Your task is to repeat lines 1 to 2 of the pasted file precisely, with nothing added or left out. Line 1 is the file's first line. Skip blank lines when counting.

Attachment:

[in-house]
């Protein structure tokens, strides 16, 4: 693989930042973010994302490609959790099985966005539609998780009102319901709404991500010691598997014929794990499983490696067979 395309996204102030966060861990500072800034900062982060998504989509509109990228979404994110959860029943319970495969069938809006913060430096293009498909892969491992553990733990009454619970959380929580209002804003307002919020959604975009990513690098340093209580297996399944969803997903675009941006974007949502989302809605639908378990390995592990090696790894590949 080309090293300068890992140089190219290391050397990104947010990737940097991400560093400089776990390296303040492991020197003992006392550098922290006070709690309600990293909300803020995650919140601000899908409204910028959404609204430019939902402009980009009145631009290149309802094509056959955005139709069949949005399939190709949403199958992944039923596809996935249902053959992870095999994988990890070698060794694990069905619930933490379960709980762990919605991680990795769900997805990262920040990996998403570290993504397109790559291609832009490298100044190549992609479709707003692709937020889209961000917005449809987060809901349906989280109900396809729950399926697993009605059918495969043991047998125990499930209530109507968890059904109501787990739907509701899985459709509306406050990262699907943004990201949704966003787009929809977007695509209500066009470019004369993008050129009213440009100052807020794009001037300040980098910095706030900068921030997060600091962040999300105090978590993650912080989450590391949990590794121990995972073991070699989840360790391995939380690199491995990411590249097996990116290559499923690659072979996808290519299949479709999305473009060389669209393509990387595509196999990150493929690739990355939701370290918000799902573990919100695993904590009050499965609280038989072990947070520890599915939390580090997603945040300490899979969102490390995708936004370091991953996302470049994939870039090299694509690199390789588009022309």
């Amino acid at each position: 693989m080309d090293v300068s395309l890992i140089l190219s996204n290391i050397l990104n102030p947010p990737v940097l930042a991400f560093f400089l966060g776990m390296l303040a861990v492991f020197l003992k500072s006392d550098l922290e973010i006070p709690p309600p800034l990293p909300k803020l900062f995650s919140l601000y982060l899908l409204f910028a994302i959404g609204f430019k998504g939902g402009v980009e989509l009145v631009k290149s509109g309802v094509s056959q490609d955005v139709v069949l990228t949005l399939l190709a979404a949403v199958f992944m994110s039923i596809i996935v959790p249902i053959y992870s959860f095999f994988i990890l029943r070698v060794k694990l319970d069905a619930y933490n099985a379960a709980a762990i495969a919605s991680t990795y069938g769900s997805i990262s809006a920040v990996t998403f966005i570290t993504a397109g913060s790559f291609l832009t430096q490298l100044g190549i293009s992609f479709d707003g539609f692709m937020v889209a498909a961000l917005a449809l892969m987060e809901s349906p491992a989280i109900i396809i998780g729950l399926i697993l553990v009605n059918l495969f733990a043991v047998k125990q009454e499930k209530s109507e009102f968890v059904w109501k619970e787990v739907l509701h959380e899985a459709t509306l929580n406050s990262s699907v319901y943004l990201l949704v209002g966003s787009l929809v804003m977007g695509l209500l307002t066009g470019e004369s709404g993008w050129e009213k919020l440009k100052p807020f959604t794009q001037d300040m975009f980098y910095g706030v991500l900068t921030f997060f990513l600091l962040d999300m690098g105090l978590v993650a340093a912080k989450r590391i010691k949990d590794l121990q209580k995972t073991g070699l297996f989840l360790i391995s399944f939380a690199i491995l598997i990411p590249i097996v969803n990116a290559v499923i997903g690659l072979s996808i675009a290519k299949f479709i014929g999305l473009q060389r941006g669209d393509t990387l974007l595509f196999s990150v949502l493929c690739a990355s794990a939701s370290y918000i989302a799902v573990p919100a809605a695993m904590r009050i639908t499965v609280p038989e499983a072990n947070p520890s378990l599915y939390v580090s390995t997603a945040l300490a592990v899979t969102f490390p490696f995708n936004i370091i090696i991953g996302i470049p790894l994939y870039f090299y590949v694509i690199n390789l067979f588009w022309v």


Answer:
[in-house]
């Protein structure tokens, strides 16, 4: 693989930042973010994302490609959790099985966005539609998780009102319901709404991500010691598997014929794990499983490696067979 395309996204102030966060861990500072800034900062982060998504989509509109990228979404994110959860029943319970495969069938809006913060430096293009498909892969491992553990733990009454619970959380929580209002804003307002919020959604975009990513690098340093209580297996399944969803997903675009941006974007949502989302809605639908378990390995592990090696790894590949 080309090293300068890992140089190219290391050397990104947010990737940097991400560093400089776990390296303040492991020197003992006392550098922290006070709690309600990293909300803020995650919140601000899908409204910028959404609204430019939902402009980009009145631009290149309802094509056959955005139709069949949005399939190709949403199958992944039923596809996935249902053959992870095999994988990890070698060794694990069905619930933490379960709980762990919605991680990795769900997805990262920040990996998403570290993504397109790559291609832009490298100044190549992609479709707003692709937020889209961000917005449809987060809901349906989280109900396809729950399926697993009605059918495969043991047998125990499930209530109507968890059904109501787990739907509701899985459709509306406050990262699907943004990201949704966003787009929809977007695509209500066009470019004369993008050129009213440009100052807020794009001037300040980098910095706030900068921030997060600091962040999300105090978590993650912080989450590391949990590794121990995972073991070699989840360790391995939380690199491995990411590249097996990116290559499923690659072979996808290519299949479709999305473009060389669209393509990387595509196999990150493929690739990355939701370290918000799902573990919100695993904590009050499965609280038989072990947070520890599915939390580090997603945040300490899979969102490390995708936004370091991953996302470049994939870039090299694509690199390789588009022309």